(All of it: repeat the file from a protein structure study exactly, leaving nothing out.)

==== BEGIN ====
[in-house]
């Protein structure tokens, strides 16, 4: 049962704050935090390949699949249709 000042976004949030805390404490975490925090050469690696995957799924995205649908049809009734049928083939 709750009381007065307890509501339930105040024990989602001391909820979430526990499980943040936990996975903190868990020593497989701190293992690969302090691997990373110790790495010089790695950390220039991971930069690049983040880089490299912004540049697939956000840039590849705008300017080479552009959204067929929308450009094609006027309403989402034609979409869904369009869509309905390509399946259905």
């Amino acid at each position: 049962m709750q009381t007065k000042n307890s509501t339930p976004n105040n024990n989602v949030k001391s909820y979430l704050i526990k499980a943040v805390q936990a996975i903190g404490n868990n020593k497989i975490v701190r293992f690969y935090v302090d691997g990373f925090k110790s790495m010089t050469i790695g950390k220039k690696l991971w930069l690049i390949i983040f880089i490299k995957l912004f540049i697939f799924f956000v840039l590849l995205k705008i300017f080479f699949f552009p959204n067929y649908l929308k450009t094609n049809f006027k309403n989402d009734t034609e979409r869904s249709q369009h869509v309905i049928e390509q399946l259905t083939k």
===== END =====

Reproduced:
[in-house]
């Protein structure tokens, strides 16, 4: 049962704050935090390949699949249709 000042976004949030805390404490975490925090050469690696995957799924995205649908049809009734049928083939 709750009381007065307890509501339930105040024990989602001391909820979430526990499980943040936990996975903190868990020593497989701190293992690969302090691997990373110790790495010089790695950390220039991971930069690049983040880089490299912004540049697939956000840039590849705008300017080479552009959204067929929308450009094609006027309403989402034609979409869904369009869509309905390509399946259905």
């Amino acid at each position: 049962m709750q009381t007065k000042n307890s509501t339930p976004n105040n024990n989602v949030k001391s909820y979430l704050i526990k499980a943040v805390q936990a996975i903190g404490n868990n020593k497989i975490v701190r293992f690969y935090v302090d691997g990373f925090k110790s790495m010089t050469i790695g950390k220039k690696l991971w930069l690049i390949i983040f880089i490299k995957l912004f540049i697939f799924f956000v840039l590849l995205k705008i300017f080479f699949f552009p959204n067929y649908l929308k450009t094609n049809f006027k309403n989402d009734t034609e979409r869904s249709q369009h869509v309905i049928e390509q399946l259905t083939k």